I'm having trouble understanding how the DATE data type storage is 3 bytes in SQL Server. The DATE data type stores only date values with a range of 0001-01-01 through 9999-12-31 and without hyphens. Therefore the possible range is between 00010101 and 99991231. That being the case what am I missing here? 1 Byte = 2^8 = 256 (2^8-1= 255) 3 Bytes = 2^24 = 16,777,216 = Largest value stored in 3 bytes The date 99991231 in binary = 101111101011011111010111111 = 27 BITS Greatest possible 3 Byte value: 16777216 Max DATE data type 3 Byte value: 99991231 Shouldn't storage require more than 3 Bytes?
The date data-type is in effect the number of days since the so-called epoch date / day zero, rather than an integer-type representation of the date such as you describe.. The [documentation] states the date range stored is from 0001-01-01 to 9999-12-31; approximately 3,652,500 days. Year 10k problem, anybody? :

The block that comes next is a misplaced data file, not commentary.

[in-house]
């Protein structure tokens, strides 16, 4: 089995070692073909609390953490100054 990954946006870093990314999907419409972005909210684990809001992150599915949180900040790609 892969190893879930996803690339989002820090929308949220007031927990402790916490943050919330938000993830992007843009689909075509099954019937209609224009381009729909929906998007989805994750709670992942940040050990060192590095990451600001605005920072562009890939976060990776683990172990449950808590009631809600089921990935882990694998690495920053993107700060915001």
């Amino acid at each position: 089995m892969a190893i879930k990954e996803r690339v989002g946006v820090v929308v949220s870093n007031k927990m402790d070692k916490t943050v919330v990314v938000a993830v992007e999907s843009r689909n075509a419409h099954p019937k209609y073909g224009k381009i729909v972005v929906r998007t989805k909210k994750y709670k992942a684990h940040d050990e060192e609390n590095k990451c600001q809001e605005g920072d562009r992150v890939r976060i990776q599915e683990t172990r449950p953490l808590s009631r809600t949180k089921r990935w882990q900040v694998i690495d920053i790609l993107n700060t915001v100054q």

Interesting! I have seen the Microsoft resource but was having trouble putting it together. To make sure I understand what you've explained, the date 0001-01-01 is stored as 1, for example? Because its the first possible value? Then SQL Server knows to up-convert? I had also found that perhaps I was looking at the storage incorrectly in that the month precedes the month preceeding the year.. like this: 01-01-0001 = 11110110100101010001 = 20 Bits 12-31-9999 = 101110111111110011111111 = 24 Bits Total Value Range between 01-01-0001 and 12-31-9999 However, what you're saying the correct storage method is a zero-day method that counts the total number of days between the min and max values like this, correct? 3652500 = 1101111011101110010100 = 3 Bytes